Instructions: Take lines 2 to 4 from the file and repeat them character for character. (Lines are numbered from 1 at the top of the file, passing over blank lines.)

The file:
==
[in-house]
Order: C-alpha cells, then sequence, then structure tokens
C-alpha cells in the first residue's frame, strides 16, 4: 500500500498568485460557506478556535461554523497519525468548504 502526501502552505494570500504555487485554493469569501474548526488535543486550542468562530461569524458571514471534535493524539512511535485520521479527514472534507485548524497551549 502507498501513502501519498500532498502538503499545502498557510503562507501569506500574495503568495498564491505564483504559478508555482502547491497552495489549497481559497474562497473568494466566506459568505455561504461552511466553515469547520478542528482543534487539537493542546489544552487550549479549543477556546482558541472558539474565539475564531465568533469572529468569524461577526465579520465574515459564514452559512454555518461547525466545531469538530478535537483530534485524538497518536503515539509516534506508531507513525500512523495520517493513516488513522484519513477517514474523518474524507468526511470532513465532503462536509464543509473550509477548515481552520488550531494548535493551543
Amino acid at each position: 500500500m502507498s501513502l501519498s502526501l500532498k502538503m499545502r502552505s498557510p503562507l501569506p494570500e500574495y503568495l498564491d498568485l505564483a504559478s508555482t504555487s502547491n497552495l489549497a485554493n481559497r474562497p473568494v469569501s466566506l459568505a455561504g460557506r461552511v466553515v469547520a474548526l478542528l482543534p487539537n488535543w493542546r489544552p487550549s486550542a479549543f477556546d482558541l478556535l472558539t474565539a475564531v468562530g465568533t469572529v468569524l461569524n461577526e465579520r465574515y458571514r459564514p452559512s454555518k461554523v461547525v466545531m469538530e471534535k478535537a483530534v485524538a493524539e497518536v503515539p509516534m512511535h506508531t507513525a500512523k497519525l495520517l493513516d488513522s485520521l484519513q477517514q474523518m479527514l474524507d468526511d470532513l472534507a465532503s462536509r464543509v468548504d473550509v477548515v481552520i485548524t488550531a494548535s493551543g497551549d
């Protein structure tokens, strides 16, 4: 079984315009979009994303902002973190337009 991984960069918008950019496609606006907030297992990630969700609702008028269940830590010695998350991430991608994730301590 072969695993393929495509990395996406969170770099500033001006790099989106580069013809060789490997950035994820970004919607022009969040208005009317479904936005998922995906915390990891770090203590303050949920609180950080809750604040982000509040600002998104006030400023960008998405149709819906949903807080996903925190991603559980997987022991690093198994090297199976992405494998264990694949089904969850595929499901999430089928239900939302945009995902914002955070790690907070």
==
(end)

Order: C-alpha cells, then sequence, then structure tokens
C-alpha cells in the first residue's frame, strides 16, 4: 500500500498568485460557506478556535461554523497519525468548504 502526501502552505494570500504555487485554493469569501474548526488535543486550542468562530461569524458571514471534535493524539512511535485520521479527514472534507485548524497551549 502507498501513502501519498500532498502538503499545502498557510503562507501569506500574495503568495498564491505564483504559478508555482502547491497552495489549497481559497474562497473568494466566506459568505455561504461552511466553515469547520478542528482543534487539537493542546489544552487550549479549543477556546482558541472558539474565539475564531465568533469572529468569524461577526465579520465574515459564514452559512454555518461547525466545531469538530478535537483530534485524538497518536503515539509516534506508531507513525500512523495520517493513516488513522484519513477517514474523518474524507468526511470532513465532503462536509464543509473550509477548515481552520488550531494548535493551543
Amino acid at each position: 500500500m502507498s501513502l501519498s502526501l500532498k502538503m499545502r502552505s498557510p503562507l501569506p494570500e500574495y503568495l498564491d498568485l505564483a504559478s508555482t504555487s502547491n497552495l489549497a485554493n481559497r474562497p473568494v469569501s466566506l459568505a455561504g460557506r461552511v466553515v469547520a474548526l478542528l482543534p487539537n488535543w493542546r489544552p487550549s486550542a479549543f477556546d482558541l478556535l472558539t474565539a475564531v468562530g465568533t469572529v468569524l461569524n461577526e465579520r465574515y458571514r459564514p452559512s454555518k461554523v461547525v466545531m469538530e471534535k478535537a483530534v485524538a493524539e497518536v503515539p509516534m512511535h506508531t507513525a500512523k497519525l495520517l493513516d488513522s485520521l484519513q477517514q474523518m479527514l474524507d468526511d470532513l472534507a465532503s462536509r464543509v468548504d473550509v477548515v481552520i485548524t488550531a494548535s493551543g497551549d